Bursting the bubble about the causes of the housing bubble
Everybody knows what caused the housing bubble, with its breathtaking, though ephemeral, increase in prices, right? A long run of low mortgage interest rates, loose lending and low (to nonexistent) down payment requirements are the usual culprits cited by experts.
But those factors can be blamed for only a small part of the bubble, according to research published this week by economists Edward L. Glaeser and Joshua Gottlieb of Harvard University and Joseph Gyourko of the Wharton School at the University of Pennsylvania.
They write: "It isn't that low interest rates don't boost housing prices. They do. It isn't that higher mortgage approval rates aren't associated with rising home values. They are. But the impact of these variables, as predicted by economic theory and as estimated empirically over many years, is too small to explain much of the housing market event that we have just experienced."
Glaeser, Gottlieb and Gyourko say those factors can explain only about a 10 percent increase in home prices between 2000 and 2006. That's only one-third of the 30 percent increase in prices (adjusted for inflation) during that period, as measured by the Federal Housing Finance Agency, or the 74 percent increase measured by the Case-Shiller/Standard and Poor's index of prices in 20 large metro areas.
So what is to blame for the bubble? Well, they're not sure. "Using the standard toolkit of the empirical economist, we are unable to offer much of an explanation for what happened," they write.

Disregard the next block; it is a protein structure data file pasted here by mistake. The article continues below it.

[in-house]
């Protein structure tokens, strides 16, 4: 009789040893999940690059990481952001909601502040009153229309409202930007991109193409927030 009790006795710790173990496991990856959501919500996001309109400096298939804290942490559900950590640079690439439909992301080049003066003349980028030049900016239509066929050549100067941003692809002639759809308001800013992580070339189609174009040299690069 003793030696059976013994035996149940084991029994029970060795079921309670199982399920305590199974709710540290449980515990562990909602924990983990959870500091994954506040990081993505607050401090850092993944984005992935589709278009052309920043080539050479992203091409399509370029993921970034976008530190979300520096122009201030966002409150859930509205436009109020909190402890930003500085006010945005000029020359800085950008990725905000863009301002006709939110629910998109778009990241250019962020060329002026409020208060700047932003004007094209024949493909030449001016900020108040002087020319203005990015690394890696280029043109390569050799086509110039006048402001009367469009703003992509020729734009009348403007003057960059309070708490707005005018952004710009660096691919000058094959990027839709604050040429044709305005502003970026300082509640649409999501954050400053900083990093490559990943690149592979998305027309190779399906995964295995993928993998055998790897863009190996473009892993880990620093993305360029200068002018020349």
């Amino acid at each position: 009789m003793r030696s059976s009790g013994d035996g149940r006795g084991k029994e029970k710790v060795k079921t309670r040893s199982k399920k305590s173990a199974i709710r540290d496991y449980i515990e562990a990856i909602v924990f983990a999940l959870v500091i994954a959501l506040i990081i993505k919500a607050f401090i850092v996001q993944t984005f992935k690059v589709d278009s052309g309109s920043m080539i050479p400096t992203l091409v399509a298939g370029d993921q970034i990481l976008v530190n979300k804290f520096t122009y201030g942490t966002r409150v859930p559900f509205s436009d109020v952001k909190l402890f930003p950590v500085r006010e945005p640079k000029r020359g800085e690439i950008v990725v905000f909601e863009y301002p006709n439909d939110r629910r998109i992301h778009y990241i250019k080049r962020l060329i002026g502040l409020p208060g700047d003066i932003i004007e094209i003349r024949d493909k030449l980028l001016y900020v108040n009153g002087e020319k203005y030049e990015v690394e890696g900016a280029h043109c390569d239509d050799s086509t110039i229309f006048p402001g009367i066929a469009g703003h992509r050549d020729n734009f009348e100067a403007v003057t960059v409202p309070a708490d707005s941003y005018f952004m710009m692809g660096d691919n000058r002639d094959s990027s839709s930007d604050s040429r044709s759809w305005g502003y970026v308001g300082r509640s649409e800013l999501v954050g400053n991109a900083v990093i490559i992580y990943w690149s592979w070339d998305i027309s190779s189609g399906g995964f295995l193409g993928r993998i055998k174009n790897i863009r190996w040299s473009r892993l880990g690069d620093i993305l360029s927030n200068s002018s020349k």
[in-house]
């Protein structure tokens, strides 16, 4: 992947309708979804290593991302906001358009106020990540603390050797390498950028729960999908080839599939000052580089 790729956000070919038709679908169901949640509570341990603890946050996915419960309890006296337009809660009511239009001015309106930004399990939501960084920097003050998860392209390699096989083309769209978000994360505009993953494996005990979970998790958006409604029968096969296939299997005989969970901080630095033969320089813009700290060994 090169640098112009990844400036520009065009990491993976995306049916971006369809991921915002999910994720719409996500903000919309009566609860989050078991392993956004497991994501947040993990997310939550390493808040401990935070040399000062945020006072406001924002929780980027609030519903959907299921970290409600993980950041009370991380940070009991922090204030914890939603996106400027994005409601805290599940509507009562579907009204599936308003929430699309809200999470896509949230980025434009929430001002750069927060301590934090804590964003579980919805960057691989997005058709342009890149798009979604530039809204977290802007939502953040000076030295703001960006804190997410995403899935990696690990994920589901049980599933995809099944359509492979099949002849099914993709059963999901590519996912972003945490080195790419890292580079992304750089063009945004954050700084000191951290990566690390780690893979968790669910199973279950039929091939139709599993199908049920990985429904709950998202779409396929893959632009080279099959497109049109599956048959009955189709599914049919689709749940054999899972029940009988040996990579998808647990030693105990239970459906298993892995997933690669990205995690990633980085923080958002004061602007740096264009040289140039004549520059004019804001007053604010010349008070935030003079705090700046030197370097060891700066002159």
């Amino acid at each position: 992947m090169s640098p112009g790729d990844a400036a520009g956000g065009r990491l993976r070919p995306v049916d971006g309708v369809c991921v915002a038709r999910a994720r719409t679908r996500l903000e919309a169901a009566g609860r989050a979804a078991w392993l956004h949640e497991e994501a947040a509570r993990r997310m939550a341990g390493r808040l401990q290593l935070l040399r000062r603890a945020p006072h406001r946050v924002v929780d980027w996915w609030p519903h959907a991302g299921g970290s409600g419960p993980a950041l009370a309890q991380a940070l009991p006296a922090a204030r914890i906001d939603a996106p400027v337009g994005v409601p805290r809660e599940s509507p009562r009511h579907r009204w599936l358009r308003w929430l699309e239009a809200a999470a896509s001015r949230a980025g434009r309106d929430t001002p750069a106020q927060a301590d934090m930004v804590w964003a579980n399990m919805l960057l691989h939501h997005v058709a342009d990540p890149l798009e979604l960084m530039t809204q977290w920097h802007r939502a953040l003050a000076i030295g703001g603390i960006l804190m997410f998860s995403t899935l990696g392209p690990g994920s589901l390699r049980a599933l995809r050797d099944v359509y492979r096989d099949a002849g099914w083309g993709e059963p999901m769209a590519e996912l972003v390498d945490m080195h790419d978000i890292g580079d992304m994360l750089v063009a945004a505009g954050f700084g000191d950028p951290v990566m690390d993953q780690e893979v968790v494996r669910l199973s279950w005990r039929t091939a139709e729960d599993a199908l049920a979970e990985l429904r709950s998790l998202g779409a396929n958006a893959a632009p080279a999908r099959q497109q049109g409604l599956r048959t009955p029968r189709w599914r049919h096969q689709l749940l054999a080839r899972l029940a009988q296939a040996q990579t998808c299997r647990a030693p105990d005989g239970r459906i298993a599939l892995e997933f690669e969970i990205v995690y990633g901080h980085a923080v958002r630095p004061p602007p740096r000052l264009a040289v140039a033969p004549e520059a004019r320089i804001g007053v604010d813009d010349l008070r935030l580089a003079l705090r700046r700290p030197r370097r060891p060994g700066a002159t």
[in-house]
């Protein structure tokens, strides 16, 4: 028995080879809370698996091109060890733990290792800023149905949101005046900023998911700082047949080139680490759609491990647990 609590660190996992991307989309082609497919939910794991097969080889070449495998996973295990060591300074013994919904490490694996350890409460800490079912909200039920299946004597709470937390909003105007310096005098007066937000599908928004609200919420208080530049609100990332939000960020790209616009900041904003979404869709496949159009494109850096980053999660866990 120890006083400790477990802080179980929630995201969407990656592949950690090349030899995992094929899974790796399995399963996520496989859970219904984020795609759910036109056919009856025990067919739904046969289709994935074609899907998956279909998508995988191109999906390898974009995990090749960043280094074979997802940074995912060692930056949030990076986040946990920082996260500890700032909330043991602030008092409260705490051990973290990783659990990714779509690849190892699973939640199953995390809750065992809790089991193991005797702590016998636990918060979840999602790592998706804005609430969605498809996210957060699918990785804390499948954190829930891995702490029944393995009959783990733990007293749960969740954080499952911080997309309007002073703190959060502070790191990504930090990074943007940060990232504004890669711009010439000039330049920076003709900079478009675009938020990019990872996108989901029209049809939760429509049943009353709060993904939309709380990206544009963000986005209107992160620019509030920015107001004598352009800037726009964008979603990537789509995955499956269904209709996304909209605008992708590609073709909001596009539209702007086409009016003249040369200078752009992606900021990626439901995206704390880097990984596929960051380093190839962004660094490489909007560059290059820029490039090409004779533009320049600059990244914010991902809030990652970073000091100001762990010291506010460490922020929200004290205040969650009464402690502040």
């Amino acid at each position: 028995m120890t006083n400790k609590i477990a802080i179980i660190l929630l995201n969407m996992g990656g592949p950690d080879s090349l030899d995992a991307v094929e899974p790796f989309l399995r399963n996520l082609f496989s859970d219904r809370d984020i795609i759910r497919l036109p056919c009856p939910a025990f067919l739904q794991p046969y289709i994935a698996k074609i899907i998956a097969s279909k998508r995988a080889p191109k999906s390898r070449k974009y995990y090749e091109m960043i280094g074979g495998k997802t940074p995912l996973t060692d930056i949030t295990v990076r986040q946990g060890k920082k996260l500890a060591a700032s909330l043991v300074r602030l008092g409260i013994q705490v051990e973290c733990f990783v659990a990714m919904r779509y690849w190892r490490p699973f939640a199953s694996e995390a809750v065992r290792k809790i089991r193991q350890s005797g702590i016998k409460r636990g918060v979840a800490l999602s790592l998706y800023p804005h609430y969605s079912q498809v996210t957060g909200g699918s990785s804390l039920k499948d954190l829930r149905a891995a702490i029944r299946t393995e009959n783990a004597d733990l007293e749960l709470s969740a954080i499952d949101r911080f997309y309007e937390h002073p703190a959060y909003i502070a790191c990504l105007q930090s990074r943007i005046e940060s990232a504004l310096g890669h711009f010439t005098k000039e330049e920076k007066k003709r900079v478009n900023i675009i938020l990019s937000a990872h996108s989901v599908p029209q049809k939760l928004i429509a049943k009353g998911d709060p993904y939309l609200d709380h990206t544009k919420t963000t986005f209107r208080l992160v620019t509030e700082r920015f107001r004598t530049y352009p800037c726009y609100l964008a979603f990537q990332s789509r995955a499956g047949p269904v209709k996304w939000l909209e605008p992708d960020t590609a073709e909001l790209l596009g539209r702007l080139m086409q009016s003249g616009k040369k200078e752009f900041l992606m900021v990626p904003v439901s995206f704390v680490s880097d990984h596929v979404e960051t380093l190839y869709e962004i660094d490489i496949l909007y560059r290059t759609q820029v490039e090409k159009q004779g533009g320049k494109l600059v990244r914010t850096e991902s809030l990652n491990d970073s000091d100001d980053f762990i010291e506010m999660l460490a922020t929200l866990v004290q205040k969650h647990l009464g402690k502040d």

They don't know what caused the bubble. But they are convinced that low interest rates and loose lending didn't do it. So, they conclude that there's little reason to worry about rising mortgage interest rates. And they feel more secure in suggesting that government policymakers back away from popular programs aimed at reducing the cost of homeownership.
"The relatively modest link between interest rates and housing prices makes us more confident about rethinking those federal housing policies that act primarily by lowering the cost of credit to home buyers, most notably the home mortgage interest deduction," they write.
In particular, they suggest that the $1 million cap on the amount of debt that qualifies for the mortgage interest tax deduction could be lowered to $300,000, which would direct that tax benefit to people in lower income-tax brackets. It "would not dramatically affect most households," they say. (They don't mention it, but that's really a $1.1 million cap on mortgage debt that qualifies for the tax deduction, if you include home equity loans.)
Of course, in markets such as the Washington area, such a limit would affect quite a few households. The median price for homes sold this year in the District (not counting the suburbs) was $354,000. Half of the homes sold for higher prices. Shrinking the mortgage-interest deduction may or may not be your idea of a fair and reasonable policy change. Plenty of people argue that the subsidy disproportionately rewards the more affluent and favors owners over renters. But lowering it would certainly lighten the wallets of many Washington area homeowners.
The three economists also wonder whether state governments might want to smooth out home price volatility by overriding local restrictions on development. They found that home prices were much more volatile in areas such as Boston that have "particularly restrictive" land-use policies compared with areas such as like Houston that have fewer restrictions. But local governments hardly stifled development in Las Vegas, where housing developments sprouted as fast as they could be built, and the housing bust has been among the worst in the country.
Economists have spent the past 70-plus years trying to figure out what caused the Great Depression. They'll probably spend the next 70 analyzing the causes of this decade's devastating boom and bust.